Sunday, March 31, 2013
"An open public space, like the piazza, is a vast multidirectional space. People are dots sprinkled across the floor; one dot slides into another and slips past another to continue on its own. A number of dots queue up to form a dotted line of tourists who follow a flag and crisscross another dotted line of tourists. Here and there, as if scattered through a sea, dots merge together into islands. It's every person for him- or herself here, every group for itself, and the tower above all. The space is public, but the people in it don't function as a public. In order for public space to be a gathering place, where all the people are gathered together as a public, it needs a gathering point. To be seen and read as a public, to act and/or be used as a public, the dots have to form a circle, as if around a point; or they have to form a line, as if toward a point; or they have to blend together so that they form a point themselves, which blots and spreads out to cover the piazza floor."
Space as public, but people not functioning as a public can be true but is also reversible. The individual 'dots' forming the public, once open to meeting each other do 'form a point themselves'. I wonder if it is possible for this larger point, or larger interaction, to lose boundaries. I feel that in order to do so, individuals would have to loosen their grip on the self and be open to individuals and experiences beyond their comfort zones and possibly their understanding.
Tuesday, March 26, 2013
Natalia González Requena is an artist from Santa Cruz, Bolivia living and working part time out of Pittsburgh, Pennsylvania. In 2002 Natalia obtained a licentiate in Fine Arts at the Pontifical Catholic University in Santiago, Chile. She then went on to get both a Master of Fine Arts in studio art and a Certificate in the College Teaching of Art from the Maryland Institute College of Art, in Baltimore, Maryland. Natalia has instructed courses at the NUR University in Bolivia and the UPSA University in Santa Cruz. She has had numerous installations and exhibitions in Santa Cruz, Baltimore, Philadelphia, Buenes Aires and various other locations.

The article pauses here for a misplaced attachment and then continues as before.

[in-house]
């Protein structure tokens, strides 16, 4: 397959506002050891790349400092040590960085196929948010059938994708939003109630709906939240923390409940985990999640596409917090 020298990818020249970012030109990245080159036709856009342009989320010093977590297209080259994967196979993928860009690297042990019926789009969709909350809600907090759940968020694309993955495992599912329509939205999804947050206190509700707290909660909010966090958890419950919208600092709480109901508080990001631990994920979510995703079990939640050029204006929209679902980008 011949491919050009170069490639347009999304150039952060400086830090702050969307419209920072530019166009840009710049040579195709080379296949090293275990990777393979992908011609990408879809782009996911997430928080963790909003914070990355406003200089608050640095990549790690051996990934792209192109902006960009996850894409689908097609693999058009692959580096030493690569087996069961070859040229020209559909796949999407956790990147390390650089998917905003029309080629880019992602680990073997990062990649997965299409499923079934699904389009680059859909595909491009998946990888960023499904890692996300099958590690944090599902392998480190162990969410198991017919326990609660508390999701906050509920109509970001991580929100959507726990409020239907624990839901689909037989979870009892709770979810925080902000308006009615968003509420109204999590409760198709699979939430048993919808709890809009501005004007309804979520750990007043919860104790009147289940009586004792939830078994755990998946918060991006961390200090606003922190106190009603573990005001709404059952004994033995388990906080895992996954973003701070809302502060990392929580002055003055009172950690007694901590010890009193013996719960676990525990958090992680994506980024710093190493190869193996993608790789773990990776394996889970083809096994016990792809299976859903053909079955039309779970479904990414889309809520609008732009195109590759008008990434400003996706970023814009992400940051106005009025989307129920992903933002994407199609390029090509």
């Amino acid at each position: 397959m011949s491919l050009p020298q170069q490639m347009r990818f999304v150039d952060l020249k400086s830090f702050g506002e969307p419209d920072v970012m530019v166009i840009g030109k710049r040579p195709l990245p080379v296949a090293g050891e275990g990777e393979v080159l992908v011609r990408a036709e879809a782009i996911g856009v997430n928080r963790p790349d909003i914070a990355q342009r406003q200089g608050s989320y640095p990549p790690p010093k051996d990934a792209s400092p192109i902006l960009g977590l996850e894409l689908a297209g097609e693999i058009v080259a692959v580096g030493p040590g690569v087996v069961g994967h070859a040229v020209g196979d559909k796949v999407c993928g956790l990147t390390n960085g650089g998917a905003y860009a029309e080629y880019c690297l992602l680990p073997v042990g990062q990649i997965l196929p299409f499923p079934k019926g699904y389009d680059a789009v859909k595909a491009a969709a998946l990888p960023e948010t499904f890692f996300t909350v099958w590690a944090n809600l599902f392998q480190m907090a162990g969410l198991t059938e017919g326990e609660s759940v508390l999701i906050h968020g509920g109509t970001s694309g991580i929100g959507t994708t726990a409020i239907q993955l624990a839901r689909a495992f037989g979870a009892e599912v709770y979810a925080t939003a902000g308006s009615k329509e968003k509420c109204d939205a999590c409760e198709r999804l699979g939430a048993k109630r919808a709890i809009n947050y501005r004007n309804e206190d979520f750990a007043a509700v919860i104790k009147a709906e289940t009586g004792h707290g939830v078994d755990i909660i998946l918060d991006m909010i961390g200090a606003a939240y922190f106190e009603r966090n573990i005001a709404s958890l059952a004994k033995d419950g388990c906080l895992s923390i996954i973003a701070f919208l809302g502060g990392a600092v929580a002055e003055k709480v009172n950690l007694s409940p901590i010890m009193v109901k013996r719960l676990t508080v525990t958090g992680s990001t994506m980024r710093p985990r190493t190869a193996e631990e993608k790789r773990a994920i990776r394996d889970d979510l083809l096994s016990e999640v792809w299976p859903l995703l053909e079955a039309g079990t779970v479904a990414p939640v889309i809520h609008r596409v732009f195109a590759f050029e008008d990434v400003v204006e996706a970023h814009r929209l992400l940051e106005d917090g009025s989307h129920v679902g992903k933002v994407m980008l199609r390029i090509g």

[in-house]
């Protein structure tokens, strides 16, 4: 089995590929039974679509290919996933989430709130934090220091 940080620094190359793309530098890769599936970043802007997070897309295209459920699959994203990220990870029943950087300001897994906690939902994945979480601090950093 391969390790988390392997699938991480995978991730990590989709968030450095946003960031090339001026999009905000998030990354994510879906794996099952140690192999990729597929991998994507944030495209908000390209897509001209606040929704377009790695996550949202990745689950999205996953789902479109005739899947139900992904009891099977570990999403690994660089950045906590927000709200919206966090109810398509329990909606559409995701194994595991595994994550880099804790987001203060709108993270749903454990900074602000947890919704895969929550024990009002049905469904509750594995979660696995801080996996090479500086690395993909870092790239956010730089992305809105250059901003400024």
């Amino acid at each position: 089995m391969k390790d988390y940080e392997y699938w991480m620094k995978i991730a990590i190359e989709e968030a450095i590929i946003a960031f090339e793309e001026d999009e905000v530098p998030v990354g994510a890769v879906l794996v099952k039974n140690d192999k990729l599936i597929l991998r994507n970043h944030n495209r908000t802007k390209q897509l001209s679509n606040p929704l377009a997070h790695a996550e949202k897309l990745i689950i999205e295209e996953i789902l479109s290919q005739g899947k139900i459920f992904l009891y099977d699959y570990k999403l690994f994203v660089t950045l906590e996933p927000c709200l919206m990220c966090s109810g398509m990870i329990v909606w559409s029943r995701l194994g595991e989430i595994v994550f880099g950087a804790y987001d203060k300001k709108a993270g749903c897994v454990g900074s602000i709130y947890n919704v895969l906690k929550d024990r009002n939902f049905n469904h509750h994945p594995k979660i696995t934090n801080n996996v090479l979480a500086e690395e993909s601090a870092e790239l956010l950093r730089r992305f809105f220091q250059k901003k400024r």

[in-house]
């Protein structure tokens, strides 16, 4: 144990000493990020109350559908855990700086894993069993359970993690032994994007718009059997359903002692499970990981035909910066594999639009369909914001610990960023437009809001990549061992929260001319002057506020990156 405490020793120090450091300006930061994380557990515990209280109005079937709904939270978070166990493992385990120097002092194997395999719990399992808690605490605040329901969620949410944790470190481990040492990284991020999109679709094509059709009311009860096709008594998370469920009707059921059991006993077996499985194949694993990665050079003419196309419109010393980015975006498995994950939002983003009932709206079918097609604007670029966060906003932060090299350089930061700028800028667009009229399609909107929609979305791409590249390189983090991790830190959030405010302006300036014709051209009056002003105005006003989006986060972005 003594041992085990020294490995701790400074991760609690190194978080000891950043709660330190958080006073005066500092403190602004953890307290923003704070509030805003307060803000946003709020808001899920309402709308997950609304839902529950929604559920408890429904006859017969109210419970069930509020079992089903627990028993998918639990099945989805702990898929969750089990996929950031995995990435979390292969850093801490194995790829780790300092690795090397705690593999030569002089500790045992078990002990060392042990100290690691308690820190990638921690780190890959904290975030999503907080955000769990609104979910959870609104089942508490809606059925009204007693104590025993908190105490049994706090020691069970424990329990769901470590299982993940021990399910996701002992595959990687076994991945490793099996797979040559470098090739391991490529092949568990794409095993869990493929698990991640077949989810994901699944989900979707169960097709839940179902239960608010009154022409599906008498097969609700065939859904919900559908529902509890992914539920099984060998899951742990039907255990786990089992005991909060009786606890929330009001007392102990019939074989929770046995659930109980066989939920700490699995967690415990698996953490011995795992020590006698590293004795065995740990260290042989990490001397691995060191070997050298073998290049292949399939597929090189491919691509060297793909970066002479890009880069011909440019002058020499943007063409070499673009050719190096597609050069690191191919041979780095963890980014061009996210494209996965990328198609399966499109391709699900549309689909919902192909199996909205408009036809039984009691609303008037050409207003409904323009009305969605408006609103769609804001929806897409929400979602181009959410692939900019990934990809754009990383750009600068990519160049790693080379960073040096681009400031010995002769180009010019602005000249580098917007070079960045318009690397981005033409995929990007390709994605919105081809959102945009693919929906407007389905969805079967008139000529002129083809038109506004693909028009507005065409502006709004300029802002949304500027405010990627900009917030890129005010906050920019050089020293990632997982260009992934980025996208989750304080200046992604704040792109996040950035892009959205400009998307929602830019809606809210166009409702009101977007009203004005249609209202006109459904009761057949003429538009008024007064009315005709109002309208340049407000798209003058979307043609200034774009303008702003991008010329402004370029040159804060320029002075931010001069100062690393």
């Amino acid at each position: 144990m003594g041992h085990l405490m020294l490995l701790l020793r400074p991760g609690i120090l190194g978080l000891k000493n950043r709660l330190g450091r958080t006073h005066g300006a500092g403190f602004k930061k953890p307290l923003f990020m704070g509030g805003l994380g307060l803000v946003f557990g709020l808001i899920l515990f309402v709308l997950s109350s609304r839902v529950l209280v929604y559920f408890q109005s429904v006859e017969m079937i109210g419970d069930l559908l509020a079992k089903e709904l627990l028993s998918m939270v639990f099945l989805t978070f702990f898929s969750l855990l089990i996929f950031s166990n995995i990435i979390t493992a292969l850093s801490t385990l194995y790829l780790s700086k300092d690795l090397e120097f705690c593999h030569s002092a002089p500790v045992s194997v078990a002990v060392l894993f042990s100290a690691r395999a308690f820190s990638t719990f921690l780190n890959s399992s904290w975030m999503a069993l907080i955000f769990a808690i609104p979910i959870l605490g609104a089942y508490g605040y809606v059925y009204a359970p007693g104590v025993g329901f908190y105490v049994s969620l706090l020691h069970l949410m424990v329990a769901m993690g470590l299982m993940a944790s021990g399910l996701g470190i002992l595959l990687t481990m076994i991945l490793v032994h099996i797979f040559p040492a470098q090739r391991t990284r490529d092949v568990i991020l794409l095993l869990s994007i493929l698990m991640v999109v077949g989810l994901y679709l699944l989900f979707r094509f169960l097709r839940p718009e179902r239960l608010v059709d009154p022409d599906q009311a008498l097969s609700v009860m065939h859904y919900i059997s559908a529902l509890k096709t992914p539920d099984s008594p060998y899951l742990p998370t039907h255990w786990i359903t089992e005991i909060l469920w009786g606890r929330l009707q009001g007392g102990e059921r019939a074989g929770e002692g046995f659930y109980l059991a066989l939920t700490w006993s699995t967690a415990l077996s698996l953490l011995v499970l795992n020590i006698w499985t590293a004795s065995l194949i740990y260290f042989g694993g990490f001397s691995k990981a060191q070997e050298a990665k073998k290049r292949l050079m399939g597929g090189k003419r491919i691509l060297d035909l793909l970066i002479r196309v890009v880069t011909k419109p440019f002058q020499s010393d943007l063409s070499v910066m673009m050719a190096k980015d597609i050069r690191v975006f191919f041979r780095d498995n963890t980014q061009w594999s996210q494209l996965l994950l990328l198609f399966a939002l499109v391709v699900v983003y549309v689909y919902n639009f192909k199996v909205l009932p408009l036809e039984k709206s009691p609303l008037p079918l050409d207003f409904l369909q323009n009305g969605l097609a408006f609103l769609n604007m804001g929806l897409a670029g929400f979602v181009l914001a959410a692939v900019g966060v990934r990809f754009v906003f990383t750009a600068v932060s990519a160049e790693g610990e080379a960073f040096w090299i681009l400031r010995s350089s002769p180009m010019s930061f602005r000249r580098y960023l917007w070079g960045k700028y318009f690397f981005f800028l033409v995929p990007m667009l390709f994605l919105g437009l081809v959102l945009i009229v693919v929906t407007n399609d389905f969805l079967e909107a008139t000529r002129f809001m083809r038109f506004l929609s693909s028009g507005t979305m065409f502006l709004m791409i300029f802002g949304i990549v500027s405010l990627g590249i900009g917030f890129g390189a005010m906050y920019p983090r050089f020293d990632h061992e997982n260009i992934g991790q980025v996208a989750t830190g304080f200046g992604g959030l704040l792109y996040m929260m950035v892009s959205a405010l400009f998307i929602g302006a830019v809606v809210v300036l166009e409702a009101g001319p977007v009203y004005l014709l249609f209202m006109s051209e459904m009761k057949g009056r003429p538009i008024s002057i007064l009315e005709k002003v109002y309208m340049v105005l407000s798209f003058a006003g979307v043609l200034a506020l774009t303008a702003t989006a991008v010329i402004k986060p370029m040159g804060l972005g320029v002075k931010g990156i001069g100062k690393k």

Natalia's work is structured by three components: body, time, and space. Much of her work involves recordings, which she considers "as a trace of interactions in a field of experience." The body becomes the subject of the experience, time the continuum that holds the events, and space interacts with the relative position and direction of everything. "The use of recording equipment, video or audio, goes beyond the role of documentation by expanding into the category of drawing."
I can definitely understand and appreciate Natalia's fascination and investigation of the relationship between body, time and space. However, had this not been explained to me, I would have had no idea what her art was supposed to convey. I am curious as to whether there are written explanations at her exhibits or if it her exhibits are left open to interpretation. An aspect of her artwork that I enjoy is her use of deskilled media, or using materials in unusual ways. An example of this is using a projection screen as a light source, rather than as a mode to project a large image.
Natalia worked alongside Valentina Bacherer on Borrowed Time, an awarded installation exhibited at the XVIII Biennial in Santa Cruz, Bolivia. In this exhibit she took photographs of neighborhood guards sitting in the chairs they occupy while on watch. She then gave the guards new chairs in exchange for their old ones. The chairs were then displayed in front of the photos taken. Of all her pieces, this is my favorite. I find the tattered, pieced together chairs and images of the men beautiful. They are both worn with age and experience, but give hope for safety through their reliability.